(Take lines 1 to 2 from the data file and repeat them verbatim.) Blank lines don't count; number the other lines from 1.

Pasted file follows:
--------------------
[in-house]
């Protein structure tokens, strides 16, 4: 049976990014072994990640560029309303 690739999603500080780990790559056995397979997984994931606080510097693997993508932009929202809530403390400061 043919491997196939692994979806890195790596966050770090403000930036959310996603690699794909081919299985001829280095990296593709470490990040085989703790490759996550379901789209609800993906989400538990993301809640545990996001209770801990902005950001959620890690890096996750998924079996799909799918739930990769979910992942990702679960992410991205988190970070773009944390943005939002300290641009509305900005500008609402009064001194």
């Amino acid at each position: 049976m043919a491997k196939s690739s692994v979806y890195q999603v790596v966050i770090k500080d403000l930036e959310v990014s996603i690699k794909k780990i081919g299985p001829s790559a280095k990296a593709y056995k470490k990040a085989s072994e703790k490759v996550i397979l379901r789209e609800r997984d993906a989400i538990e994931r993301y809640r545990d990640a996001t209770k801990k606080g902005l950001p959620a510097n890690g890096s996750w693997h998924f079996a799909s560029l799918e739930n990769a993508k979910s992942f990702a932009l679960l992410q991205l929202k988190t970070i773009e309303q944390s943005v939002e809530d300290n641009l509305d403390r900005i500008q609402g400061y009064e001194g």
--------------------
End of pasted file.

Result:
[in-house]
């Protein structure tokens, strides 16, 4: 049976990014072994990640560029309303 690739999603500080780990790559056995397979997984994931606080510097693997993508932009929202809530403390400061 043919491997196939692994979806890195790596966050770090403000930036959310996603690699794909081919299985001829280095990296593709470490990040085989703790490759996550379901789209609800993906989400538990993301809640545990996001209770801990902005950001959620890690890096996750998924079996799909799918739930990769979910992942990702679960992410991205988190970070773009944390943005939002300290641009509305900005500008609402009064001194």